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|Traded as||SIX: SCMN|
|Revenue||CHF 11.453 billion (2019)|
|CHF 1.910 billion (2019)|
|CHF 1.669 billion (2019)|
|Total assets||CHF 24.247 billion (2019)|
|Total equity||CHF 8.875 billion (2019)|
|Owner||Swiss Government (51%), Various (49%)|
Number of employees
|19,317 (FTE, end 2019)|
Swisscom AG is a major telecommunications provider in Switzerland. Its headquarters are located in Ittigen near Bern. The Swiss government owns 51.0 percent of Swisscom AG. According to its own published data, Swisscom holds a market share of 60% for mobile, 67% for broadband and 33% for TV telecommunication in Switzerland. Its Italian subsidiary Fastweb is attributed 16% of private clients and 29% of corporate clients share of Italian broadband and is also active in the mobile market.
The Swiss telegraph network was first set up in 1852, followed by telephones in 1877. The two networks were combined with the postal service in 1920 to form the PTT (Postal Telegraph and Telephone). It struggled to develop a homegrown digital network, with the first digital exchange launched in 1986, but pioneered the NATEL A mobile service in 1978 and the GSM-based NATEL D offering a digital service in 1993. The Swiss telecommunications market was deregulated in 1997. Telecom PTT was spun off and rebranded Swisscom ahead of a partial privatisation in 1997. The present-day Swisscom owns the protected brand NATEL, which is used and known only in Switzerland.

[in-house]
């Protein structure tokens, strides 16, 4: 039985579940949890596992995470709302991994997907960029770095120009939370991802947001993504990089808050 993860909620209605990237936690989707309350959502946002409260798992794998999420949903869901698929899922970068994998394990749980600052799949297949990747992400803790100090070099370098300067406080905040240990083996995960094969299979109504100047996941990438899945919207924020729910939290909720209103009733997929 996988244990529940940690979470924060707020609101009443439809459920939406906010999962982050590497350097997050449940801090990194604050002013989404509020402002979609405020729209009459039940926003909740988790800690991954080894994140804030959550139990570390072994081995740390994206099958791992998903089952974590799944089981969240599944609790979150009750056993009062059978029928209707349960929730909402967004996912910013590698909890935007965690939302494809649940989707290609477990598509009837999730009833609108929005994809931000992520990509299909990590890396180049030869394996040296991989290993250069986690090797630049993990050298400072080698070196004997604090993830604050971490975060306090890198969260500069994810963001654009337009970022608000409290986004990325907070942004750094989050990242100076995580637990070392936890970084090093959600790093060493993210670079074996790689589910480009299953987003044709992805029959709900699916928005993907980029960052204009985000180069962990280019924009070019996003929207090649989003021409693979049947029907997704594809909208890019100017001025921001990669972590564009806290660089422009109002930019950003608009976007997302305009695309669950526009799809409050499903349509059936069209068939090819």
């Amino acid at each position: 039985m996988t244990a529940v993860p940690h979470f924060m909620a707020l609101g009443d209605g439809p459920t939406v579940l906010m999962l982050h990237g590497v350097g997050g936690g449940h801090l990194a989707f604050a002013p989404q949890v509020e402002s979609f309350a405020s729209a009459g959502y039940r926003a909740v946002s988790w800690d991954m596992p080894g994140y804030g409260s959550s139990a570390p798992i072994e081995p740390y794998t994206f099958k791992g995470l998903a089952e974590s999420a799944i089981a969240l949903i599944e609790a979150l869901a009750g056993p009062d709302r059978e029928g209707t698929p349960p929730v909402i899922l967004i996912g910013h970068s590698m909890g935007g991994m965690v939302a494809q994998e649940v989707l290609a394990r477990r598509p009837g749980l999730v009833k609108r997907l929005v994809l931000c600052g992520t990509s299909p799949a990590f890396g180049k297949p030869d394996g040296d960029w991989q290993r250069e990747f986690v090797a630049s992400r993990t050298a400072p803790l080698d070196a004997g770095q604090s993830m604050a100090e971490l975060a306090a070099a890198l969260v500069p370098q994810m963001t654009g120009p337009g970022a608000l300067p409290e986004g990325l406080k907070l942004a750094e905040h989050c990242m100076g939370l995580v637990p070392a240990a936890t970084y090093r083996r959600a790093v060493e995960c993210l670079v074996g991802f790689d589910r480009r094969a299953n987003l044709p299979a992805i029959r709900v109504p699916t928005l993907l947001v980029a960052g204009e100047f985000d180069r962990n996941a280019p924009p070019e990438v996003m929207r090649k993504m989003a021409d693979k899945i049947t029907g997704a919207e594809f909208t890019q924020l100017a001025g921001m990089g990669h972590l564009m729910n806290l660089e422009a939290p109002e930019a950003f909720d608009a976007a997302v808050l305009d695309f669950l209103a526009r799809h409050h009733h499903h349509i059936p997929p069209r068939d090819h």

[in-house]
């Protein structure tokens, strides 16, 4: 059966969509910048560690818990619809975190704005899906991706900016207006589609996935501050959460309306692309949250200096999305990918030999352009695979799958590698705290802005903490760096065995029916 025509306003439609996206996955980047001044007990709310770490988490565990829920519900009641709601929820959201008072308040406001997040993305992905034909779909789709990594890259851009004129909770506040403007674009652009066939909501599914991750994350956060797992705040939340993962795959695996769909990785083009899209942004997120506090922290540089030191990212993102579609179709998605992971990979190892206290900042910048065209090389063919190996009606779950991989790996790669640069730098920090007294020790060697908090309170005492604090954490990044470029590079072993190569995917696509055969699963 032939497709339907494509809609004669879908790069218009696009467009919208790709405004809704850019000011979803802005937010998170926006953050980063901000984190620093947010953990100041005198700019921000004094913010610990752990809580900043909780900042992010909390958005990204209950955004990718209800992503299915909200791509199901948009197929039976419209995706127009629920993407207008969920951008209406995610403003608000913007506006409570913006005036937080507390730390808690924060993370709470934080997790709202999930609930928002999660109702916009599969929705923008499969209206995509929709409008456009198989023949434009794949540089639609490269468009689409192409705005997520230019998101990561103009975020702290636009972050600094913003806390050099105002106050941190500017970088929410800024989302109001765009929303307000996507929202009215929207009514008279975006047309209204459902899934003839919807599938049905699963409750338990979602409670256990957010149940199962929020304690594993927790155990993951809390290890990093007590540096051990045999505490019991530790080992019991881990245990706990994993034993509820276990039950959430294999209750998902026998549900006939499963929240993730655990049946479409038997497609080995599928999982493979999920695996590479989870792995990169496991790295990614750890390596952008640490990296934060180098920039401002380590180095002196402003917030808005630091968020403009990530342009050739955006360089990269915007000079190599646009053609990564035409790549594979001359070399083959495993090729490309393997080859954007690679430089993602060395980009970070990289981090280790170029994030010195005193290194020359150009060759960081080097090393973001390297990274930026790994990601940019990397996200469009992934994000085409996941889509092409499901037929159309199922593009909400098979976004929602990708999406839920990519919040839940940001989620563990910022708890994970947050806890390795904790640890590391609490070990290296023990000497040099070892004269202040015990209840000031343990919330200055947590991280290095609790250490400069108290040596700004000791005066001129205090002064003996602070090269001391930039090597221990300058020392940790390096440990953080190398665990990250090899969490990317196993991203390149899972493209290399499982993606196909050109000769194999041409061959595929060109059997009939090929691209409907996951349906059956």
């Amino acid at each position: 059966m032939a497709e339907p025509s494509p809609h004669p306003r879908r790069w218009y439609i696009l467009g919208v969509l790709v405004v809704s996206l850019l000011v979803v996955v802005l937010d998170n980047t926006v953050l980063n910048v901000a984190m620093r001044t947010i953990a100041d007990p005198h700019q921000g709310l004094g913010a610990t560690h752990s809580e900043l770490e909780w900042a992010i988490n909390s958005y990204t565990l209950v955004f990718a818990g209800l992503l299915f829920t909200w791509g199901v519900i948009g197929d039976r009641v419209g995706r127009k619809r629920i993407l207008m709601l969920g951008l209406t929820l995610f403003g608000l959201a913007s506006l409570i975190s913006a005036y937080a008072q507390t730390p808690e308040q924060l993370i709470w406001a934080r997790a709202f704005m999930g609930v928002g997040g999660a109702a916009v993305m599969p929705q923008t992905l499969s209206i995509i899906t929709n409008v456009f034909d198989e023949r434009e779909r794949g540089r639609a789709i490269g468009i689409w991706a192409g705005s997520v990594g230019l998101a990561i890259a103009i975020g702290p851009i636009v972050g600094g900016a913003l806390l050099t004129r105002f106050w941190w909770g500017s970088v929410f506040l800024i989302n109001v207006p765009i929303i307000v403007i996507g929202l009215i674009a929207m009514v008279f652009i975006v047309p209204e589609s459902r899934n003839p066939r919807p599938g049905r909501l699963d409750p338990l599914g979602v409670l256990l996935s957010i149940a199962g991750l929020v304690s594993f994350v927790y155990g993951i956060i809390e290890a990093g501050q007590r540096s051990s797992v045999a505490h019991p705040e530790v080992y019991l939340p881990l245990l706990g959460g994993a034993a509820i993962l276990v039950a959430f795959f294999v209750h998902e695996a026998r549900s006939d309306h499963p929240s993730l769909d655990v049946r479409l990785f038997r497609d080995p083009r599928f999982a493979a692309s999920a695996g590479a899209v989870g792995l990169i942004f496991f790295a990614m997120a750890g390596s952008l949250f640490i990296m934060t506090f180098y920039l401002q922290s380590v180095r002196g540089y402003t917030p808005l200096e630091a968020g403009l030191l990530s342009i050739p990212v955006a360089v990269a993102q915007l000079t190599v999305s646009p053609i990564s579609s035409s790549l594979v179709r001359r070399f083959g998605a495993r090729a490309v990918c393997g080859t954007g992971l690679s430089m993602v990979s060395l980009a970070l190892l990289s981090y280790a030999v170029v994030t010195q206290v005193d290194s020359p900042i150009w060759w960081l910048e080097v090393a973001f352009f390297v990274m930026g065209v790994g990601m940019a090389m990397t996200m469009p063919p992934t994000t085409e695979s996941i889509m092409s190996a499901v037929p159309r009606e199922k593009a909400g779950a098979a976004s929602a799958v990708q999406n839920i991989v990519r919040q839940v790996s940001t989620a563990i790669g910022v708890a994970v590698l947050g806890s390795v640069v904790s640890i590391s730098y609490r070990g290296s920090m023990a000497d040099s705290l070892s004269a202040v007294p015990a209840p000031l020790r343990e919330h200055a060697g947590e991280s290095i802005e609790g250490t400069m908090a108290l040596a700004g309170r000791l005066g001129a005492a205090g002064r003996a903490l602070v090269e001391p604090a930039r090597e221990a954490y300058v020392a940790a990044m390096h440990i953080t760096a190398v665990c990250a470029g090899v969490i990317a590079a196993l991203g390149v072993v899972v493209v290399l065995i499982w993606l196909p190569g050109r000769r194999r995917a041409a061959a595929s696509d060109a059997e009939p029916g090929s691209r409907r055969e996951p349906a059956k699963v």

In 2001, 25% of Swisscom Mobile was sold to Vodafone. Since then, Swisscom has bought a majority stake in Italy's second-biggest telecom company Fastweb and invested in areas such as hospitality support, cloud services and billing. New services in the areas of digitisation and IT services are intended to compensate for the risk of revenue losses from the traditional core business.
Switzerland's entry into the telecommunications era came in 1851, with the passage of legislation giving the Swiss government control over the development of a telegraph network throughout the country. The government's initial plans called for the creation of three primary telegraph lines, as well as a number of secondary networks. In order to build equipment for the system, the government established the Atelier Fédéral de Construction des Télégraphes (Federal Workshop for the Construction of Telegraphs).
In July 1852, the first leg of the country's telegraph system—between St. Gallen and Zurich—was operational. By the end of that year, most of the country's main cities had been connected to the telegraph system. In 1855, the network was extended with the first underwater cable, connecting Winkel-Stansstad and Bauen-Flüelen. Night service was also launched that year, starting in Basel, St. Gallen and Bellinzona.
Telegraph traffic took off in the late 1860s after the government had reduced the cost of 20-word messages in 1867. While telegraph traffic continued to rise in the following decade, the technology was soon to be replaced by the telephone.